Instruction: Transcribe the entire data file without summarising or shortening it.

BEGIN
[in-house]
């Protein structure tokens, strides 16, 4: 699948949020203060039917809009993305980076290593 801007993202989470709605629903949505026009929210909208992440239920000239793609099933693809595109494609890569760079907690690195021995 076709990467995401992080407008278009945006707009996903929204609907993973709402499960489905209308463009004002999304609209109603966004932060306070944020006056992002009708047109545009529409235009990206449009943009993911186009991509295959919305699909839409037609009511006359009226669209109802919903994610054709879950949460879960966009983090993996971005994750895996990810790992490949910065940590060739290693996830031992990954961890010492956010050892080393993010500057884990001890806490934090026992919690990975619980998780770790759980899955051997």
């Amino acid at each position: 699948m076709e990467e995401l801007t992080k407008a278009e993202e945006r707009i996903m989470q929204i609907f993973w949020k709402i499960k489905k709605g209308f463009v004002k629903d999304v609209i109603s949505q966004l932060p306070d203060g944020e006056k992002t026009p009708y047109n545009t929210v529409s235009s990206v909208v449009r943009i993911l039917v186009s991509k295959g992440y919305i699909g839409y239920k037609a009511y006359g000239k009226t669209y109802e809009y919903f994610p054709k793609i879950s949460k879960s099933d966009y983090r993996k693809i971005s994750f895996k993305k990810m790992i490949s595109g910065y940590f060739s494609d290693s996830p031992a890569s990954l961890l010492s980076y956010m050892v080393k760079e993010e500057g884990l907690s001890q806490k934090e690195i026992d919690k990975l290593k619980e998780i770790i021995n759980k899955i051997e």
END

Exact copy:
[in-house]
């Protein structure tokens, strides 16, 4: 699948949020203060039917809009993305980076290593 801007993202989470709605629903949505026009929210909208992440239920000239793609099933693809595109494609890569760079907690690195021995 076709990467995401992080407008278009945006707009996903929204609907993973709402499960489905209308463009004002999304609209109603966004932060306070944020006056992002009708047109545009529409235009990206449009943009993911186009991509295959919305699909839409037609009511006359009226669209109802919903994610054709879950949460879960966009983090993996971005994750895996990810790992490949910065940590060739290693996830031992990954961890010492956010050892080393993010500057884990001890806490934090026992919690990975619980998780770790759980899955051997």
């Amino acid at each position: 699948m076709e990467e995401l801007t992080k407008a278009e993202e945006r707009i996903m989470q929204i609907f993973w949020k709402i499960k489905k709605g209308f463009v004002k629903d999304v609209i109603s949505q966004l932060p306070d203060g944020e006056k992002t026009p009708y047109n545009t929210v529409s235009s990206v909208v449009r943009i993911l039917v186009s991509k295959g992440y919305i699909g839409y239920k037609a009511y006359g000239k009226t669209y109802e809009y919903f994610p054709k793609i879950s949460k879960s099933d966009y983090r993996k693809i971005s994750f895996k993305k990810m790992i490949s595109g910065y940590f060739s494609d290693s996830p031992a890569s990954l961890l010492s980076y956010m050892v080393k760079e993010e500057g884990l907690s001890q806490k934090e690195i026992d919690k990975l290593k619980e998780i770790i021995n759980k899955i051997e």